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Microsoft has long included an on-screen keyboard for accessibility reasons in Windows, but it’s really become useful since Windows 8’s emphasis on touch-screen controls, especially if you want to navigate Windows without peripherals.
The process to enable it differs slightly depending on version, while Windows 10 and 8.x each pack a lighter keyboard and a full-featured one depending on your needs.
For Windows 10, right-click your Taskbar and click Show touch keyboard button. Then, just click the keyboard icon in the notification area on the right side of the taskbar to open it; you can drag it around or resize using the handles on the top-right. For the full keyboard, browse to Settings > Ease of Access > Keyboard and enable On-Screen Keyboard.
In Windows 8/8.1, right-click the Taskbar and choose Toolbars > Touch Keyboard, followed by the keyboard icon in the system tray like in Windows 10. For the full keyboard, press WIN + X to open the power user menu, and choose Control Panel. Browse to Ease of Access > Ease of Access Center and choose Start On-Screen Keyboard.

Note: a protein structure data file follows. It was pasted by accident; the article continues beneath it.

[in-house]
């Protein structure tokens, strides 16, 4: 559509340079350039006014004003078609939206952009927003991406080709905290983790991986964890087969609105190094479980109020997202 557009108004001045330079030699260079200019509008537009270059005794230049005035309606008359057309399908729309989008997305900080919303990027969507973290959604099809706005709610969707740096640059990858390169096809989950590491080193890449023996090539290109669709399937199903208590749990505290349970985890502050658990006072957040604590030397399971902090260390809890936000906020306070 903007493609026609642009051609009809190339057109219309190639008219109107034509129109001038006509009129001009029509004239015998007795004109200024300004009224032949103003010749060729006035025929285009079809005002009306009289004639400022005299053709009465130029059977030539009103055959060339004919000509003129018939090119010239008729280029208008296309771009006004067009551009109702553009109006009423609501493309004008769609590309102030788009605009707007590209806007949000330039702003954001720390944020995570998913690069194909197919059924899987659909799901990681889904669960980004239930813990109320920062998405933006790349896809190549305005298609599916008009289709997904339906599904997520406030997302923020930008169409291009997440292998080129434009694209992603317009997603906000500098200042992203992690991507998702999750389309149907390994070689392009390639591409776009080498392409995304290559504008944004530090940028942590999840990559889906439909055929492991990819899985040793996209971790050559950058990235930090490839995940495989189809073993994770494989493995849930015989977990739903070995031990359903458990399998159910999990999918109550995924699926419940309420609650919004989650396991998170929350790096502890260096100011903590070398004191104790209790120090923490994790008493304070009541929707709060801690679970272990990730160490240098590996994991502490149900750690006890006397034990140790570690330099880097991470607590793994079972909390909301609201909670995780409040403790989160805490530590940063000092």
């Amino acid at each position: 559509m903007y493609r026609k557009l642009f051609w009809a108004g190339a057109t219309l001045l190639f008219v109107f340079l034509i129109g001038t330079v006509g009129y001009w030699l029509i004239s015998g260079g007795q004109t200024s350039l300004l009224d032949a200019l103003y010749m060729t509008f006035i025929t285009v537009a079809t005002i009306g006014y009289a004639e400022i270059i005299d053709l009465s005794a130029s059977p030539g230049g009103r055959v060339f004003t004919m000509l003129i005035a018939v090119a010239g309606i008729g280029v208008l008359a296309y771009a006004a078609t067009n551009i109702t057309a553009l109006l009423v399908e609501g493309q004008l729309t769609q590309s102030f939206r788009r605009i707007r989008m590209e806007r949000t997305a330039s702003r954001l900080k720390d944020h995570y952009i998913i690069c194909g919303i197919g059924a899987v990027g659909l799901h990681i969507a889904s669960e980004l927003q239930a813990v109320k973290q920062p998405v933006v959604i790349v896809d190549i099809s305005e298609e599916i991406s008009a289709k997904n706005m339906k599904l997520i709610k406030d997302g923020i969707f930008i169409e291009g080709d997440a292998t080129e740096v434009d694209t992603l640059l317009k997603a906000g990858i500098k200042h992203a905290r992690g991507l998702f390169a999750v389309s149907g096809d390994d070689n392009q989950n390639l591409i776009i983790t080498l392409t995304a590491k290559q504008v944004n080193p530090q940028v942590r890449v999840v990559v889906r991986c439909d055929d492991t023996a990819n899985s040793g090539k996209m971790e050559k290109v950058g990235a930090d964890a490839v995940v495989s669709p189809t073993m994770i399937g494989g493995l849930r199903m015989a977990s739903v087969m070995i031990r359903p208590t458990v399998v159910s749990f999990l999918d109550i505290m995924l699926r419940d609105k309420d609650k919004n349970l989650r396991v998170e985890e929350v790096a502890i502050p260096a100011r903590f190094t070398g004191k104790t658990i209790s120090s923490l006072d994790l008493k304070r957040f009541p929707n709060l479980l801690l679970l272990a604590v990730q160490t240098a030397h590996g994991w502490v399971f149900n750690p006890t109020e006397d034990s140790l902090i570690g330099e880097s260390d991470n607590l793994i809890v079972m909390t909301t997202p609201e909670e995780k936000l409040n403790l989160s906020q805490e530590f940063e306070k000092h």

With Windows 7, simply open the Start menu and type On-Screen Keyboard and choose the item that pops up. This is the only option on Windows 7.
Once the keyboard is enabled, it’s just a matter of tapping on a text field and using your fingers (or mouse) to hammer out the keys — you can even type keyboard shortcuts! For those with convertible tablets, this is probably a lot more convenient than carrying around a keyboard.
Make sure you read how to tweak or disable the touch keyboard to learn even more!
What do you use the on-screen keyboard for? Let us know if you find it useful in the comments!
Image Credit: Luis Azevedo via Shutterstock.com